Burnley, Watford and Brighton: How They Are Making The Top 10

Image from the Mirror

When you look at the top end of the Premier League table, there aren’t too many surprises. The two Manchester sides are there, as well as the usual London suspects – Arsenal, Chelsea and Tottenham – while Liverpool, despite missing the contest of Merseyside rivals Everton, continue to be in the mix. Beyond that, however, are a few interesting names. Despite both teams losing at the weekend, Burnley and Brighton have continued to confound critics by surging into the top half and sneaking up on the continental places, while Watford have made some solid progress under new manager Marco Silva, throwing their name into the mix with some serious performances. But what has made these teams so good, so far, this campaign? And what can teams like Everton, West Brom and Swansea – all at the wrong end of the table – learn from them?

Buying is not always the answer

The most obvious common denominator between these three over-achieving sides is the lack of changes to personnel in key positions over the summer. Despite being under new stewardship in Silva, Watford have resisted sticking their hands into the transfer market and have stuck to a familiar centre-back partnership in Christian Kabasele and Miguel Britos, while, in the middle of the park, the continued faith in Abdoulaye Doucouré and Tom Cleverley has worked wonders for the Hornets so far this season, with both players getting in amongst the goals. At Turf Moor, despite losing Michael Keane for big money in July, Sean Dyche has promoted James Tarkowski to partner Burnley stalwart Ben Mee in defence, and the former Brentford defender has very much revelled in this new role, putting in a very impressive display against Arsenal on Sunday, despite conceding an injury-time penalty which Alexis Sanchez dispatched. Furthermore, Burnley’s midfield is very similar to the side that helped keep them up at the end of last year, including players such as Johan Berg Gudmundsson, Jeff Hendrick, Steven Defour and Robbie Brady, meaning the Clarets have enjoyed some much-needed continuity for the first time in the Premier League. Brighton, meanwhile, have given a lot of faith to the side that won them promotion from the Championship last season, best proven by their performance at Old Trafford on Saturday, where only three Seagulls players – Matthew Ryan, Pascal Gross and Davy Propper – were players bought by Chris Houghton over the last transfer window. If it weren’t for a lucky deflection of Lewis Dunk from Ashley Young’s strike, Brighton’s unbeaten run could’ve been extended to six games at Old Trafford. This continued faith in their second division side means that the Seagulls – despite being new to the Premier League, aren’t used to losing football matches and this type of experience has, and at the moment certainly will, serve them well over this campaign.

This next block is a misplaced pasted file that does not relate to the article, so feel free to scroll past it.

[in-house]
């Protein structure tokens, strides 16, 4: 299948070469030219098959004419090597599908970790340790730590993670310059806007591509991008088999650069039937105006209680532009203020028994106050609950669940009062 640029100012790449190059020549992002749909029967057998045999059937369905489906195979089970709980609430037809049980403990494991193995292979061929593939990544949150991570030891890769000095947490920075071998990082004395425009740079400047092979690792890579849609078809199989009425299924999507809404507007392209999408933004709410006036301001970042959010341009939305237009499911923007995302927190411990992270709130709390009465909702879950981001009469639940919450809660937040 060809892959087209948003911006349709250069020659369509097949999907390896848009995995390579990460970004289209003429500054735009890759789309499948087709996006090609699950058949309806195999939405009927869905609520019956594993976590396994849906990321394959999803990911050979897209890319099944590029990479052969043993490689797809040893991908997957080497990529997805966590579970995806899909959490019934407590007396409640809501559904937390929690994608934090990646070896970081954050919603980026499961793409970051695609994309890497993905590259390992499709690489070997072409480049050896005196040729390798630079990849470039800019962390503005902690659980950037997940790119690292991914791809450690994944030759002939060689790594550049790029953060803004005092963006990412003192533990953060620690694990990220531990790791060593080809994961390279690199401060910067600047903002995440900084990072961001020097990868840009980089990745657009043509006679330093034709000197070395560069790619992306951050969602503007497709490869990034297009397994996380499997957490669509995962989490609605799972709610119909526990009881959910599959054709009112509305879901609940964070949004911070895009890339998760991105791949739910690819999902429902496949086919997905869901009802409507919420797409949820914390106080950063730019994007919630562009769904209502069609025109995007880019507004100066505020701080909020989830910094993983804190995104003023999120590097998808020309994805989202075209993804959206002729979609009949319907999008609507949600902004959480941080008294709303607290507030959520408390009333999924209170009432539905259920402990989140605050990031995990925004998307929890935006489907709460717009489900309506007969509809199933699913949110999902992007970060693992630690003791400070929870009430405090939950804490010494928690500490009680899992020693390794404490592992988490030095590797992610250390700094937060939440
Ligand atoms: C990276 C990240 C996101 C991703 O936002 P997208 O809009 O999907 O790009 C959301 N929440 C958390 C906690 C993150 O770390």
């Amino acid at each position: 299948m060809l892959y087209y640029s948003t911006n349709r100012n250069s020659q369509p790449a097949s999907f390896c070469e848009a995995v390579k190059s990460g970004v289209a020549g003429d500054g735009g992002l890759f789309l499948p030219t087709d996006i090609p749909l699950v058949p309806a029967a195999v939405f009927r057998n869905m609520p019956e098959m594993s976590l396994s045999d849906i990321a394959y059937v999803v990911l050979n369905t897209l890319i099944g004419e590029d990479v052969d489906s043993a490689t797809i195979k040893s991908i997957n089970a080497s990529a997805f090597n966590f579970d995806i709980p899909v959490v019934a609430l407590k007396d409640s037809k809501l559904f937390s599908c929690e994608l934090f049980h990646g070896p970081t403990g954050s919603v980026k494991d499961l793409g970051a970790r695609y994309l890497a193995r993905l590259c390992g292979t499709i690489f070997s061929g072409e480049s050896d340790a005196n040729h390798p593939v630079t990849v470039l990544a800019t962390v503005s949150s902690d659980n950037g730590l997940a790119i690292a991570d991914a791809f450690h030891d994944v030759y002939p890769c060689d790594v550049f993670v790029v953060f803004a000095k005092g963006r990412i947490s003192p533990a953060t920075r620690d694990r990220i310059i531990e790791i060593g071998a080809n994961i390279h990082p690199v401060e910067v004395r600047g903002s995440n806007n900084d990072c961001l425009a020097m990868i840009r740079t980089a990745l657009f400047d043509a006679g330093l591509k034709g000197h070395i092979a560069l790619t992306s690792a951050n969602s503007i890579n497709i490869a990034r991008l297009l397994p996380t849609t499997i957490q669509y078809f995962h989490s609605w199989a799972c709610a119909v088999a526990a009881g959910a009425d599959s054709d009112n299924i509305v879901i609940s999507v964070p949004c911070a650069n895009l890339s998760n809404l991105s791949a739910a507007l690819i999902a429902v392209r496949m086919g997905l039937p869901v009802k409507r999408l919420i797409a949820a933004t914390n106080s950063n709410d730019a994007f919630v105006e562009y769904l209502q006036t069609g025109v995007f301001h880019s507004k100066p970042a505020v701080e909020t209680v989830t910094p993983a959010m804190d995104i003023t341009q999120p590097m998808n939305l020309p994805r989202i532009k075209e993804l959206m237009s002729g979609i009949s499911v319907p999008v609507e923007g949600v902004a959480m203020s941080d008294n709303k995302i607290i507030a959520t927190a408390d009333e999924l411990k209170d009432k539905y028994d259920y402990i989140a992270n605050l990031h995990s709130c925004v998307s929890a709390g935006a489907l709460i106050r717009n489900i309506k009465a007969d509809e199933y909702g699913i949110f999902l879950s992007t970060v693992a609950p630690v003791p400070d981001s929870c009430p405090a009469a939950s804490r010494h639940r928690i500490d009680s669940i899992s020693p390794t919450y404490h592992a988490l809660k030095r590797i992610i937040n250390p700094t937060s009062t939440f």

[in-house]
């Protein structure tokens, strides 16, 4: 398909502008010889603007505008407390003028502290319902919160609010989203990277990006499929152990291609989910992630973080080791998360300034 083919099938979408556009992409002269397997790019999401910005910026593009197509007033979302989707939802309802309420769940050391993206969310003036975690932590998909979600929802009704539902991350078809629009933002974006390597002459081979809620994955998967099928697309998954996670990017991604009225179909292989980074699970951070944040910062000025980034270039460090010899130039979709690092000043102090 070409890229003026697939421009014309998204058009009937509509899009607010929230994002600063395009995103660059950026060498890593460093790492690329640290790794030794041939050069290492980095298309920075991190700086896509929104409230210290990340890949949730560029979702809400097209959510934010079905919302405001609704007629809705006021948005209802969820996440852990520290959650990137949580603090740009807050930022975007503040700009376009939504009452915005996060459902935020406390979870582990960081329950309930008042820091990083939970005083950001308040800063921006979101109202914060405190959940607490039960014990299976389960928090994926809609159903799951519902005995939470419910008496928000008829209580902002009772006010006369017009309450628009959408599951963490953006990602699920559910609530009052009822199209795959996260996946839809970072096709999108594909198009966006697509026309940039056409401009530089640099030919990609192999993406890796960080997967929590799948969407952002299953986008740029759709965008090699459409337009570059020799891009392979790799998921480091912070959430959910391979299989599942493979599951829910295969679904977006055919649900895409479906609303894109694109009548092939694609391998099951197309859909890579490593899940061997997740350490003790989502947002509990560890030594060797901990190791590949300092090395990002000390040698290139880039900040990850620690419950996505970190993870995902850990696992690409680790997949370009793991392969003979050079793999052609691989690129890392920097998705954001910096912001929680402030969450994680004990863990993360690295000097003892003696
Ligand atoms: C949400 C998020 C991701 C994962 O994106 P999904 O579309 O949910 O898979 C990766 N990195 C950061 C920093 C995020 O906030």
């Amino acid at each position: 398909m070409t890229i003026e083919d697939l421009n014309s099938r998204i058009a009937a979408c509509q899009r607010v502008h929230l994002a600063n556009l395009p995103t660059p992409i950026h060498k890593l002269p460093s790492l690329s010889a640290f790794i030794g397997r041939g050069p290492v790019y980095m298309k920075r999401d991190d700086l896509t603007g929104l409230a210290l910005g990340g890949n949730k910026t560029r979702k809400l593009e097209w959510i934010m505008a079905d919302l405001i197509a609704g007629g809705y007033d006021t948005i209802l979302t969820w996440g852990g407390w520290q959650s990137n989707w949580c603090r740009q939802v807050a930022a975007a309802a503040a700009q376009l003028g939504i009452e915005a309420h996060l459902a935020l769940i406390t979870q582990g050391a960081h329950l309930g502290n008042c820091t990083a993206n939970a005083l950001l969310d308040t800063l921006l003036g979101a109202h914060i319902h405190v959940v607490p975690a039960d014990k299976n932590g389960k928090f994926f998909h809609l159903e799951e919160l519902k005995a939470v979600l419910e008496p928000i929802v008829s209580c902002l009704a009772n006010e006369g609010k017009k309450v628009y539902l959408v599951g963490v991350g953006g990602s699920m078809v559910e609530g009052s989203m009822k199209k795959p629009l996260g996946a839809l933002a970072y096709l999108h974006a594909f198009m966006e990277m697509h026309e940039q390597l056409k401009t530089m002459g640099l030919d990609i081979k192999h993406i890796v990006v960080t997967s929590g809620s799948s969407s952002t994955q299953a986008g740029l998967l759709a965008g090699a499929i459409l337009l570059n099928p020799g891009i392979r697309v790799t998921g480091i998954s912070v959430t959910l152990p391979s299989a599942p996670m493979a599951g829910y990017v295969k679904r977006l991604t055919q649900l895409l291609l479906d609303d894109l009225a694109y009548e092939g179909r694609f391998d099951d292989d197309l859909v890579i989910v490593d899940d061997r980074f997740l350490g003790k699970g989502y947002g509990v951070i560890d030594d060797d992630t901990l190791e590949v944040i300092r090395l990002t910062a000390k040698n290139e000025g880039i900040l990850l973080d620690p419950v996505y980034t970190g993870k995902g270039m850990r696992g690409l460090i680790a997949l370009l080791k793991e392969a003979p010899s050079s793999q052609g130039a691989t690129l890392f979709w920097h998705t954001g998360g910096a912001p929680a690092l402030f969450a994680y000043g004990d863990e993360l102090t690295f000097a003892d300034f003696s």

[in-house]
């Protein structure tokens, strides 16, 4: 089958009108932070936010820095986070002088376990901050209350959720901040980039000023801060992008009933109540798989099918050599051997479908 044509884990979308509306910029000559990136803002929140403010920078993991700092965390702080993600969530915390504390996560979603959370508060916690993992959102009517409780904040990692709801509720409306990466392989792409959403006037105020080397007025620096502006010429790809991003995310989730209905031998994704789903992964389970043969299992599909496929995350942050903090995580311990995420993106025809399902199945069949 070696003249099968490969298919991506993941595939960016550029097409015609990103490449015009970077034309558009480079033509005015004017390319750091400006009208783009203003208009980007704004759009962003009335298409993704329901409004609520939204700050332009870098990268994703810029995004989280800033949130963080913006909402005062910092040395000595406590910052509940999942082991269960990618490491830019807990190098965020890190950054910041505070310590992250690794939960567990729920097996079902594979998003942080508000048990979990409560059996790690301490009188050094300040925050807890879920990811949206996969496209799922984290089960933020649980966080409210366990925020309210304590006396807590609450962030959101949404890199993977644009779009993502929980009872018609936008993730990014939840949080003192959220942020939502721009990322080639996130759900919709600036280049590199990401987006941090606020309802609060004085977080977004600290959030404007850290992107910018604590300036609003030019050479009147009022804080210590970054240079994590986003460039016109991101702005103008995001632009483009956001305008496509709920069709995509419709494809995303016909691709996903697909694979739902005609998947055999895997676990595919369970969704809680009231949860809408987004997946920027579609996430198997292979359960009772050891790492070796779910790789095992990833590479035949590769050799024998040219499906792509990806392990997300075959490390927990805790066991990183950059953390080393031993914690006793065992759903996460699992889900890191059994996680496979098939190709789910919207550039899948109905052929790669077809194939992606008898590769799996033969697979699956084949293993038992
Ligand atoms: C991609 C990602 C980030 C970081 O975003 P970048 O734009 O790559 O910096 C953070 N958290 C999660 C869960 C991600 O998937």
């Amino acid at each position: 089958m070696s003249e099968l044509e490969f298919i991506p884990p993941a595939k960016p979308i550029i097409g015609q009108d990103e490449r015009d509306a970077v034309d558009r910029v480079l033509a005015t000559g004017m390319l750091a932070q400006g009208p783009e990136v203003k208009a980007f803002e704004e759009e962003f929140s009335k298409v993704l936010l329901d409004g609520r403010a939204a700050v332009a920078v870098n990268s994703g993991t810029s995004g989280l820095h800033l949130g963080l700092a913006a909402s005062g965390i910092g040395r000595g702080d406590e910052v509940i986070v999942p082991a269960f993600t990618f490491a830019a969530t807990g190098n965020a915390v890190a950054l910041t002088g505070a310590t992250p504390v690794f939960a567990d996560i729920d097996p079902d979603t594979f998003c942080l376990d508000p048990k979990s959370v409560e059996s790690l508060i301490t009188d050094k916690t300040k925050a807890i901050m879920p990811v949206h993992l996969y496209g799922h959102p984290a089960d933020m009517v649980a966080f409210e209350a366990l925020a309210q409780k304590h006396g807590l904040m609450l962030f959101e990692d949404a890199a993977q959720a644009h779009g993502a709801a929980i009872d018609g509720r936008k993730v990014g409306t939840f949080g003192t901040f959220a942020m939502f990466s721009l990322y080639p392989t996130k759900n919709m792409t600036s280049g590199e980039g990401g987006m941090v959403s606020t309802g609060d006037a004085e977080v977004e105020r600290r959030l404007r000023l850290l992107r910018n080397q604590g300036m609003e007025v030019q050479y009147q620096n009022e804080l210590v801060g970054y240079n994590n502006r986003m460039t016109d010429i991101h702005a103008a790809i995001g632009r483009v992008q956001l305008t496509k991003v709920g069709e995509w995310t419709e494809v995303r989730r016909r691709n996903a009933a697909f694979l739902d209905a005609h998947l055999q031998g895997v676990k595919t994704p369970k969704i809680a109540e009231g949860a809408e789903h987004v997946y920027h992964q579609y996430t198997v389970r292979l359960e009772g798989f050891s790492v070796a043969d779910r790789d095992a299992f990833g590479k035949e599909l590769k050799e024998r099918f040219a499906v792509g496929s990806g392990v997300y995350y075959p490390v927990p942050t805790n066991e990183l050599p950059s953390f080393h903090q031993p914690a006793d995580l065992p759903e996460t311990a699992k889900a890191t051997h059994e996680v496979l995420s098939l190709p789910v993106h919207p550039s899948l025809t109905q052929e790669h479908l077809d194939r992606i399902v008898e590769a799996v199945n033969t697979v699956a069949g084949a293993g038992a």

This is the type of mistake teams like Everton, Swansea and West Brom have made in the transfer window recently. The Toffees bought a whole new spine under Ronald Koeman, including Jordan Pickford, Keane, Sandro Ramirez, while also signing three attacking midfielders in Davy Klaassen, Wayne Rooney and Gylfi Sigurdsson. Swansea have made marquee signings in Wilfried Bony, Renato Sanches and Tammy Abraham but so far haven’t made the impact that their fans have hoped they would, while West Brom tried a similar tactic, buying internationally recognised players such as Kieran Gibbs, Gareth Barry and Grzegorz Krychowiak, but haven’t fit their system yet. It’s a bold move, not delving into the transfer market, but it’s paid off for the three sides currently in the top half.

Extra focus on defence, but a free and fluid attack